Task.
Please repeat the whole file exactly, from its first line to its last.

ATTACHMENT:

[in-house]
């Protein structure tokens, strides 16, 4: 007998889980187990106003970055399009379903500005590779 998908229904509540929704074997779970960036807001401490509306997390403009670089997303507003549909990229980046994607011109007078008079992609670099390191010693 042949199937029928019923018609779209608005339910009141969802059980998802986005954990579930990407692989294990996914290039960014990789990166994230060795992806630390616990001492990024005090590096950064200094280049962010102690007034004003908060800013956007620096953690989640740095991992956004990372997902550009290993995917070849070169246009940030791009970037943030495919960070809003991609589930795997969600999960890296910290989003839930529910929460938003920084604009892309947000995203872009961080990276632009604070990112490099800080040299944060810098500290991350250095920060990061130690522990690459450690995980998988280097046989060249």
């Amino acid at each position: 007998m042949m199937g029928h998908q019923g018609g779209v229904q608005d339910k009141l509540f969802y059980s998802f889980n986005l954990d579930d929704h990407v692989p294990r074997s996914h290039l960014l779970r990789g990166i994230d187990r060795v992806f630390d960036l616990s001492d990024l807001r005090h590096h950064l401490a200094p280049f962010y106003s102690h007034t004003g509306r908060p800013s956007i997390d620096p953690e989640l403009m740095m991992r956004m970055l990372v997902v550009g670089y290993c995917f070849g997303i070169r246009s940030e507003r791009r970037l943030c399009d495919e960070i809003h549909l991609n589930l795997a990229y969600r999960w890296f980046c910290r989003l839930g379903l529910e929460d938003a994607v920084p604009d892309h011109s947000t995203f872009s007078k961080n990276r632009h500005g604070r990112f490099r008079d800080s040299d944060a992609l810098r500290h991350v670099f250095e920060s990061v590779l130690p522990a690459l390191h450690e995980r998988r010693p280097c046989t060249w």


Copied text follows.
[in-house]
């Protein structure tokens, strides 16, 4: 007998889980187990106003970055399009379903500005590779 998908229904509540929704074997779970960036807001401490509306997390403009670089997303507003549909990229980046994607011109007078008079992609670099390191010693 042949199937029928019923018609779209608005339910009141969802059980998802986005954990579930990407692989294990996914290039960014990789990166994230060795992806630390616990001492990024005090590096950064200094280049962010102690007034004003908060800013956007620096953690989640740095991992956004990372997902550009290993995917070849070169246009940030791009970037943030495919960070809003991609589930795997969600999960890296910290989003839930529910929460938003920084604009892309947000995203872009961080990276632009604070990112490099800080040299944060810098500290991350250095920060990061130690522990690459450690995980998988280097046989060249």
């Amino acid at each position: 007998m042949m199937g029928h998908q019923g018609g779209v229904q608005d339910k009141l509540f969802y059980s998802f889980n986005l954990d579930d929704h990407v692989p294990r074997s996914h290039l960014l779970r990789g990166i994230d187990r060795v992806f630390d960036l616990s001492d990024l807001r005090h590096h950064l401490a200094p280049f962010y106003s102690h007034t004003g509306r908060p800013s956007i997390d620096p953690e989640l403009m740095m991992r956004m970055l990372v997902v550009g670089y290993c995917f070849g997303i070169r246009s940030e507003r791009r970037l943030c399009d495919e960070i809003h549909l991609n589930l795997a990229y969600r999960w890296f980046c910290r989003l839930g379903l529910e929460d938003a994607v920084p604009d892309h011109s947000t995203f872009s007078k961080n990276r632009h500005g604070r990112f490099r008079d800080s040299d944060a992609l810098r500290h991350v670099f250095e920060s990061v590779l130690p522990a690459l390191h450690e995980r998988r010693p280097c046989t060249w």